When I work on a horse, I’m looking at the entire horse:

  • How the horse moves - are there any visible restrictions to movement
  • How balanced are the muscles
  • What does the muscular development look like
  • How is the horse’s overall appearance such as condition of the coat and hoof care

My goal is to help the horse feel better, improve performance, help prevent injuries and help facilitate the healing of injuries. The horse’s wellbeing is my utmost priority


In my scope of practice, I use the following modalities to help the equine athlete achieve physiological balance and peak performance.

Neuromuscular re-education works to restore balance and functionality to muscles, tendons, connective tissue, fascia. When there is an injury or an “incident” (think of silly ponies playing in the pasture), the body has inflammatory response by laying down adhesions. These injuries can be virtually imperceptible and so minor that we dismiss it almost immediately. These areas can be quite small, but these adhesions pull the body out of balance. We don’t always feel the adaptions their bodies make to allow them to continue to perform the “job”.

The muscles/tendons begin to stretch and hit a wall (the adhesion) and then the muscle then contracts to prevent further stretching and to protect the area. This is what restricts the mobility and causes imbalance. Using different massage techniques, along with other modalities like myofascial release, I work with the body to release the restrictions caused by the adhesions and restore balance, strength and range of motion.

Myofascial release works to release the fascia and connective tissue. In simple terms, fascia is the tissue that holds our shape. It shapes muscles, tendons and organs, etc. When the body is stressed, hormones are released causing fascia and connective tissue to thicken and become restricted. This is the body’s way of attempting to protect itself from injury, but if the body overreacts, somewhat of a “false alarm”, thickening and restrictions of fascia and connective tissue can actually cause more tension, potentially leading to injuries.

When it is restricted, there is a loss of elasticity, and the muscles can’t glide, therefore they can’t perform to their fullest ability. Fascial restrictions can prevent the horse from moving fluidly, feel “heavy” & feel like you’ve lost your “engine”. Now there is more to it than that, but in general, that’s the gist.

Therapeutic massage has both physical and mental / emotional benefits to the horse. Massage helps to improve circulation by promoting blood flow, increasing oxygen and helping to deliver nutrition to the tissues. The “circulation” of the lymphatic system assists the system in ridding the body of toxins and waste build up. In addition, massage can be beneficial in helping to accelerate healing of injuries by breaking up compensation patterns and preventing further problems from arising. Equine massage relieves tension by reducing pressure on nerve endings, which in turn stimulates the proprioceptors, allowing the body to return to its healthy state.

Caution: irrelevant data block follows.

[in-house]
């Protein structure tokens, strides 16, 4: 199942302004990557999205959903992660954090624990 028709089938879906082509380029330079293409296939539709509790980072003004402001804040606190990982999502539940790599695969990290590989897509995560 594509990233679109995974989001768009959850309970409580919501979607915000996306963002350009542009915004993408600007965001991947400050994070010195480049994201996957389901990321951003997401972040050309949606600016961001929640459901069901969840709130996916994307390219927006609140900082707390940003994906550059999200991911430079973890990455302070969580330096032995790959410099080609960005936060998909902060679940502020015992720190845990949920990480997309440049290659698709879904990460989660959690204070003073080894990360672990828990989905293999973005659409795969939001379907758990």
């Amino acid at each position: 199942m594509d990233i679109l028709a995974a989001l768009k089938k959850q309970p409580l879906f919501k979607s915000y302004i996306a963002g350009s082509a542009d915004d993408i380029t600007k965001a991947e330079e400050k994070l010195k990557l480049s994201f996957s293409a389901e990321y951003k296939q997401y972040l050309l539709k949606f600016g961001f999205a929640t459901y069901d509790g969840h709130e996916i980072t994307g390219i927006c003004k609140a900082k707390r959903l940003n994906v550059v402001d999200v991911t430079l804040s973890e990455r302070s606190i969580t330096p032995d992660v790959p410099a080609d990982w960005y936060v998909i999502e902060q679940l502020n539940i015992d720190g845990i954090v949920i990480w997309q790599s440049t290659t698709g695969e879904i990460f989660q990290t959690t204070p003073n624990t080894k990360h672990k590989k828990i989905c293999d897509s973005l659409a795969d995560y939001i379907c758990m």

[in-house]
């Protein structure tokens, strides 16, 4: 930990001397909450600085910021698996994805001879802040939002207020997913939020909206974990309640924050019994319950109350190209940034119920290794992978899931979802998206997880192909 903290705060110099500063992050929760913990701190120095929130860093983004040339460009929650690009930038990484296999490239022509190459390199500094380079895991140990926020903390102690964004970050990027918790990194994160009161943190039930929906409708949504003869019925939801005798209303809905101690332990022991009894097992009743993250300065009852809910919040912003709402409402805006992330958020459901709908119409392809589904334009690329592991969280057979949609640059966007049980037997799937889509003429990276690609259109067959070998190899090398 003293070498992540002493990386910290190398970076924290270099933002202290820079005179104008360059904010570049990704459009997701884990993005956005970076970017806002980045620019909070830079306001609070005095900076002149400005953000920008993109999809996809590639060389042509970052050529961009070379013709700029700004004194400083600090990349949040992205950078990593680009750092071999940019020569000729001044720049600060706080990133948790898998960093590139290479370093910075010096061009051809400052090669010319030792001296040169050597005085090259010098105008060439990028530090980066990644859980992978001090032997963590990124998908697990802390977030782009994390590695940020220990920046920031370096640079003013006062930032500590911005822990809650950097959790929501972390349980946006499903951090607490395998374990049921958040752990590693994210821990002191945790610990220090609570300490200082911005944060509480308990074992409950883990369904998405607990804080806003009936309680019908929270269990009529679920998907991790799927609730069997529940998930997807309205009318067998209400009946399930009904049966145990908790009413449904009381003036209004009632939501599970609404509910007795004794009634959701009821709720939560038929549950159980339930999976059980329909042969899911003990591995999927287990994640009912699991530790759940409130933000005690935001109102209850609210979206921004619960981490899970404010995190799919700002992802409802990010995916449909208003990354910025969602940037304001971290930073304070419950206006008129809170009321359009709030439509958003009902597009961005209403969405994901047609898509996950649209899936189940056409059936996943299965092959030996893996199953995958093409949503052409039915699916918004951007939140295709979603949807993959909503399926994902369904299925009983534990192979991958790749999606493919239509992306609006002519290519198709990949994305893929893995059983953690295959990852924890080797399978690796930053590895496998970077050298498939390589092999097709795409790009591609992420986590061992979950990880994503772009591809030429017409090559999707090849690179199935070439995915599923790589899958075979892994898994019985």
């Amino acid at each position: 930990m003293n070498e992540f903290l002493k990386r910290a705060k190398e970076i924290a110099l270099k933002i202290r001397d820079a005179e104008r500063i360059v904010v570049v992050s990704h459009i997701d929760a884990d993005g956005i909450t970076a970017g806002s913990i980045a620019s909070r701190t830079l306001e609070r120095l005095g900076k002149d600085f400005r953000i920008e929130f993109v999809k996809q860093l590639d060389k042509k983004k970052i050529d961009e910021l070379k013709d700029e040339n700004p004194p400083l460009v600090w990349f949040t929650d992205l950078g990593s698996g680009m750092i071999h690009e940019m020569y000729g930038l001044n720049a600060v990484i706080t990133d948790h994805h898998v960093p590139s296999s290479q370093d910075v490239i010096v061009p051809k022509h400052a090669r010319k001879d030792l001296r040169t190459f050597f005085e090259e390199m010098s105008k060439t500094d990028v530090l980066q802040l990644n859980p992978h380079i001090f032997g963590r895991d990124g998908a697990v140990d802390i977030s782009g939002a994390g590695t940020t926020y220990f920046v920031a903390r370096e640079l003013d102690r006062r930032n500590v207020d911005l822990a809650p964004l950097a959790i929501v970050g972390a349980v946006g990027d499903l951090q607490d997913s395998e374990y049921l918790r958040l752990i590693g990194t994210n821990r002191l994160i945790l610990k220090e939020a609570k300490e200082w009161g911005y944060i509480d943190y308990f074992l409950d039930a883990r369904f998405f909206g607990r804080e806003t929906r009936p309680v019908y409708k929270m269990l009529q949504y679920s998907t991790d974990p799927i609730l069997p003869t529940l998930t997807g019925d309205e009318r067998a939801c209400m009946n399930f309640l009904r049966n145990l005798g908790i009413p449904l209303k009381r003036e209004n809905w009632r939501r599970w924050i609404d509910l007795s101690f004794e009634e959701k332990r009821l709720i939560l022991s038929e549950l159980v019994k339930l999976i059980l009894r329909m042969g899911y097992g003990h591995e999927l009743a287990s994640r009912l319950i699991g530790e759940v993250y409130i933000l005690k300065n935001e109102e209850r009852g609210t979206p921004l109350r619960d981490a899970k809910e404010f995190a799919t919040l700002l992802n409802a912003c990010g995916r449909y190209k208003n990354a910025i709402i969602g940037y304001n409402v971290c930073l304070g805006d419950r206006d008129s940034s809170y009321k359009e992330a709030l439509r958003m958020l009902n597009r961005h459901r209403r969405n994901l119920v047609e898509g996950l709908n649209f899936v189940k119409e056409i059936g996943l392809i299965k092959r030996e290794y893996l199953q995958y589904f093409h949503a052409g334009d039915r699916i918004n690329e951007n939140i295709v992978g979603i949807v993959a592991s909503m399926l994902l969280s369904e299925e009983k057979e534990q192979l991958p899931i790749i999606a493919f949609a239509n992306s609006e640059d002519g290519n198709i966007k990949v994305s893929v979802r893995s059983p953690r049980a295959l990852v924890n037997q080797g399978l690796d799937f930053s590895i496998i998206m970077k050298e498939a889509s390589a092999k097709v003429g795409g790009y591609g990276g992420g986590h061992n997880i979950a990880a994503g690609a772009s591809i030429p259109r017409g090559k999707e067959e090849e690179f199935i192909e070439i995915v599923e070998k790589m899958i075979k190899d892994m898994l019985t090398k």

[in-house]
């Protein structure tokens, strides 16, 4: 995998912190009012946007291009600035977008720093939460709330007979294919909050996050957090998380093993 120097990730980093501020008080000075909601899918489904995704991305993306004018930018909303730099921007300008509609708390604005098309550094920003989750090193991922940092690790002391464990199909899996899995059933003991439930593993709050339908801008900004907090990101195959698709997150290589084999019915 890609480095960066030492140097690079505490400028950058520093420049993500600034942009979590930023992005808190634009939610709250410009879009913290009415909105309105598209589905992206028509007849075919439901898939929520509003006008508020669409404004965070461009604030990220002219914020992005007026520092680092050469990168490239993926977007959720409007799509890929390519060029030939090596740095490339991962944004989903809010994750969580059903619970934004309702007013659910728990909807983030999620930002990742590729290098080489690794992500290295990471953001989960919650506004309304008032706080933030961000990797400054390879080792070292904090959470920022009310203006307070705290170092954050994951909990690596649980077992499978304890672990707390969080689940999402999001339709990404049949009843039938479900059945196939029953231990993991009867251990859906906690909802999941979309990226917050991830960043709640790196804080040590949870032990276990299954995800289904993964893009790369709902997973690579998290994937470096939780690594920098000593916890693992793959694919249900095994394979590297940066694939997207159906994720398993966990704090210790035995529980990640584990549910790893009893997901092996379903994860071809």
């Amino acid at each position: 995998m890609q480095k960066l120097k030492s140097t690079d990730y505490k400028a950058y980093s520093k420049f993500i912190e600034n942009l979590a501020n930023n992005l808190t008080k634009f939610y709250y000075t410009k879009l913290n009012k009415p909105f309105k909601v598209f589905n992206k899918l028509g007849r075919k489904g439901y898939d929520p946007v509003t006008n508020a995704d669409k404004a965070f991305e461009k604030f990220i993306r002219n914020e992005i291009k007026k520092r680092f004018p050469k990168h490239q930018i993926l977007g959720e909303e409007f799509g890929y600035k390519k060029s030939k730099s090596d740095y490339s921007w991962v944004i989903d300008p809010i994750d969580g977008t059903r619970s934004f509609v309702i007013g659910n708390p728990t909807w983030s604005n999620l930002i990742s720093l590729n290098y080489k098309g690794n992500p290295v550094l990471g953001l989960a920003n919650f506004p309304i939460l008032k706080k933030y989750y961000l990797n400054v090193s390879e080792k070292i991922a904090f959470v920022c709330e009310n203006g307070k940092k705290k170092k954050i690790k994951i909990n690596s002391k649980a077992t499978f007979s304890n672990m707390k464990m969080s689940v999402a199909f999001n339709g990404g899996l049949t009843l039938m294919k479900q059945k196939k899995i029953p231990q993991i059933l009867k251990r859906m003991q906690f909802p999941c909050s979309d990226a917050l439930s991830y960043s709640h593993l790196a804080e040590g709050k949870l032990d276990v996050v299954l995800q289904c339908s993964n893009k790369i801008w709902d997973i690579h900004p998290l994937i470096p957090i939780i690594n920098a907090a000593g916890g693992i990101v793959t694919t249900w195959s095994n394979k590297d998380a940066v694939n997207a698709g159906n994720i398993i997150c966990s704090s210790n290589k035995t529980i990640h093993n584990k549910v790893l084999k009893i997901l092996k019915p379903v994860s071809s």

Kinesiology is an energetic treatment used to balance the whole horse: physically, emotionally, mentally. This is a where Chinese medicine comes into play and we look at Chakra’s and meridians, acupressure points and other energy sources within the body. As everything is energy and either absorbs or releases energy, certain areas of the body hold certain information “energetically”. This is where a lot of behavioral issues and past history, including both good and bad experiences such as traumas, injuries, previous owners/homes, previous jobs, etc. are stored. This energy can affect the body physically and manifest itself into physical ailments to include any number of things. The purpose of kinesiology is to balance the energy in the body and therefore release unwanted energy and open Chakra’s for balanced energy flow and ultimately a healthier horse. 

Kinesiotaping is a product used to assist with bio-feedback with the muscles, ultimately contributing to reducing pain and swelling, increasing range of motion and muscle function and maintaining comfort during exercise or rehabilitation. It works best on horses that are body clipped for a more lasting effect (5-7 days). 

Essential Oils - Equine Raindrop is an essential oil treatment used to compliment other modalities by assisting with emotional releases, muscle soreness and boosting the immune system. Essential oils are used in a specific application or individually depending on the horse and the context of the other therapies performed.

Each of the modalities described above work in conjunction with one-another to achieve the highest possible results from the session. It is important to note that one session is not necessarily going to make a noticeable difference, but rest assured, there is a difference.   At times, depending on the horse and what we are working through, it may take a few sessions to get to a point where you notice a major “breakthrough”. However, most clients notice a marked difference in their horse’s level of tension immediately.